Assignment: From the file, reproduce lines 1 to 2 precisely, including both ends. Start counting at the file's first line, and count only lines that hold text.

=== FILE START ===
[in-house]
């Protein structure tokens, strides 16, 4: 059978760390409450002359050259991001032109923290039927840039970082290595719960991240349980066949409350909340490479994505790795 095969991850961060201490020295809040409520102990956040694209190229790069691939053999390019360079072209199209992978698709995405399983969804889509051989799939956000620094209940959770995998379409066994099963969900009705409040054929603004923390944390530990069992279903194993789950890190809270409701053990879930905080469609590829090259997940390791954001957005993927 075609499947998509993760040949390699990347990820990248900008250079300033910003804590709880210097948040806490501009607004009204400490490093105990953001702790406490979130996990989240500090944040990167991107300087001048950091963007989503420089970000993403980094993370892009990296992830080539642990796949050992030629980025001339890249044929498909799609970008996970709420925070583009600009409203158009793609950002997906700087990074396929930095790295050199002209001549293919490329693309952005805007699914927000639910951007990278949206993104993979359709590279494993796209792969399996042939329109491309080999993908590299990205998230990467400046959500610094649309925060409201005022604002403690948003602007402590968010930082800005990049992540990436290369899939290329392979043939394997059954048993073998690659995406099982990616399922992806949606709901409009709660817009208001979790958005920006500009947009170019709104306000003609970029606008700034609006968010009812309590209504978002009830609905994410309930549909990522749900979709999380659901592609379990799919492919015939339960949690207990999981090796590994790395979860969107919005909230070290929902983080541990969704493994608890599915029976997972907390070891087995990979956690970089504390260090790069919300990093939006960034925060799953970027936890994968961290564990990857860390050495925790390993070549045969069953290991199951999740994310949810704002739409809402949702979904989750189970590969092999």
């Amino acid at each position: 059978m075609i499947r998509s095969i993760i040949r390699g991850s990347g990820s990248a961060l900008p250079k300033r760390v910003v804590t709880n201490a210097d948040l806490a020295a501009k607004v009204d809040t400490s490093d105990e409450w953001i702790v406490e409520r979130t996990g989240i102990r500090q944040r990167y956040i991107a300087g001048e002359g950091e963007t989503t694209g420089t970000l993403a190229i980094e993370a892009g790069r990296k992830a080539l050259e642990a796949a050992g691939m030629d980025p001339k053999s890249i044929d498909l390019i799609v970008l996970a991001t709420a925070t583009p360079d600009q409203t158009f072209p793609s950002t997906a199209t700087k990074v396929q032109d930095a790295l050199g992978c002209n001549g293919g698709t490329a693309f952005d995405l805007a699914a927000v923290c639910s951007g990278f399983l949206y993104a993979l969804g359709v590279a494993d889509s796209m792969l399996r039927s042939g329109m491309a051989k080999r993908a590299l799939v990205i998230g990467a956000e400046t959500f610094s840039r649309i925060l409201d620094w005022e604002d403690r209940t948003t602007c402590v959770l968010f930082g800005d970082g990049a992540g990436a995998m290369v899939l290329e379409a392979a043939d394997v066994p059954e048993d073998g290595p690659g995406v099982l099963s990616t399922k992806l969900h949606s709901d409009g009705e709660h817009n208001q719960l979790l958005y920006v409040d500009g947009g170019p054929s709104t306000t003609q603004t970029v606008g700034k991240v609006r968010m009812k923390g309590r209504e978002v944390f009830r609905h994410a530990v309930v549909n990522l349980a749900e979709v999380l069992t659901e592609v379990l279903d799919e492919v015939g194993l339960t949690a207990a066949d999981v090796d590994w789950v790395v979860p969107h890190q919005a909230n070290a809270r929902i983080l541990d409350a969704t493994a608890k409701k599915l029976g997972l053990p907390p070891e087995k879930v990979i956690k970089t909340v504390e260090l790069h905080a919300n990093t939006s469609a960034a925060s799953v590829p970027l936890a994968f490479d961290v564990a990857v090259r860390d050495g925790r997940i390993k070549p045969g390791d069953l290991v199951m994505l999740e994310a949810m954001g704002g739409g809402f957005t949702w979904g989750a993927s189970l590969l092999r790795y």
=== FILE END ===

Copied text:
[in-house]
């Protein structure tokens, strides 16, 4: 059978760390409450002359050259991001032109923290039927840039970082290595719960991240349980066949409350909340490479994505790795 095969991850961060201490020295809040409520102990956040694209190229790069691939053999390019360079072209199209992978698709995405399983969804889509051989799939956000620094209940959770995998379409066994099963969900009705409040054929603004923390944390530990069992279903194993789950890190809270409701053990879930905080469609590829090259997940390791954001957005993927 075609499947998509993760040949390699990347990820990248900008250079300033910003804590709880210097948040806490501009607004009204400490490093105990953001702790406490979130996990989240500090944040990167991107300087001048950091963007989503420089970000993403980094993370892009990296992830080539642990796949050992030629980025001339890249044929498909799609970008996970709420925070583009600009409203158009793609950002997906700087990074396929930095790295050199002209001549293919490329693309952005805007699914927000639910951007990278949206993104993979359709590279494993796209792969399996042939329109491309080999993908590299990205998230990467400046959500610094649309925060409201005022604002403690948003602007402590968010930082800005990049992540990436290369899939290329392979043939394997059954048993073998690659995406099982990616399922992806949606709901409009709660817009208001979790958005920006500009947009170019709104306000003609970029606008700034609006968010009812309590209504978002009830609905994410309930549909990522749900979709999380659901592609379990799919492919015939339960949690207990999981090796590994790395979860969107919005909230070290929902983080541990969704493994608890599915029976997972907390070891087995990979956690970089504390260090790069919300990093939006960034925060799953970027936890994968961290564990990857860390050495925790390993070549045969069953290991199951999740994310949810704002739409809402949702979904989750189970590969092999």